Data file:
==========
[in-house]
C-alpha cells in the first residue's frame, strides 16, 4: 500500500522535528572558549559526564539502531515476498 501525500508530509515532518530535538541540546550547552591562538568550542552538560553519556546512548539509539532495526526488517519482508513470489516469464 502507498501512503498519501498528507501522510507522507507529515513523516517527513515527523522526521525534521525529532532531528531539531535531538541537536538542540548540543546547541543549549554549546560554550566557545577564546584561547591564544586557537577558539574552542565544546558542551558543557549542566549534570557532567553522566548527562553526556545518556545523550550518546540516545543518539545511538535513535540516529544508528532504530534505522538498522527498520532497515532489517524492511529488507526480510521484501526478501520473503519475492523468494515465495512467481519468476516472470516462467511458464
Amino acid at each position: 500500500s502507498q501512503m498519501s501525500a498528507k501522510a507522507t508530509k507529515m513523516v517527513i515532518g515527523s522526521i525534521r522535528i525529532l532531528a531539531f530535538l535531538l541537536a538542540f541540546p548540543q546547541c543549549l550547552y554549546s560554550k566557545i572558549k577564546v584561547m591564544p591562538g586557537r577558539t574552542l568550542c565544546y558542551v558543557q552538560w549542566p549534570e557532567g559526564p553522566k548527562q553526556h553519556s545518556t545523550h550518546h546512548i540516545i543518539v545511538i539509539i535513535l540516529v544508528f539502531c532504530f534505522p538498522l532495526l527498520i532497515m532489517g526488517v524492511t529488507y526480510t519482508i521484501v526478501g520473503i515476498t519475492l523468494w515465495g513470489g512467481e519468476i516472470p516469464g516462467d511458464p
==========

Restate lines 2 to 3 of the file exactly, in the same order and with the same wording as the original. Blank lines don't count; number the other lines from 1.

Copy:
C-alpha cells in the first residue's frame, strides 16, 4: 500500500522535528572558549559526564539502531515476498 501525500508530509515532518530535538541540546550547552591562538568550542552538560553519556546512548539509539532495526526488517519482508513470489516469464 502507498501512503498519501498528507501522510507522507507529515513523516517527513515527523522526521525534521525529532532531528531539531535531538541537536538542540548540543546547541543549549554549546560554550566557545577564546584561547591564544586557537577558539574552542565544546558542551558543557549542566549534570557532567553522566548527562553526556545518556545523550550518546540516545543518539545511538535513535540516529544508528532504530534505522538498522527498520532497515532489517524492511529488507526480510521484501526478501520473503519475492523468494515465495512467481519468476516472470516462467511458464
Amino acid at each position: 500500500s502507498q501512503m498519501s501525500a498528507k501522510a507522507t508530509k507529515m513523516v517527513i515532518g515527523s522526521i525534521r522535528i525529532l532531528a531539531f530535538l535531538l541537536a538542540f541540546p548540543q546547541c543549549l550547552y554549546s560554550k566557545i572558549k577564546v584561547m591564544p591562538g586557537r577558539t574552542l568550542c565544546y558542551v558543557q552538560w549542566p549534570e557532567g559526564p553522566k548527562q553526556h553519556s545518556t545523550h550518546h546512548i540516545i543518539v545511538i539509539i535513535l540516529v544508528f539502531c532504530f534505522p538498522l532495526l527498520i532497515m532489517g526488517v524492511t529488507y526480510t519482508i521484501v526478501g520473503i515476498t519475492l523468494w515465495g513470489g512467481e519468476i516472470p516469464g516462467d511458464p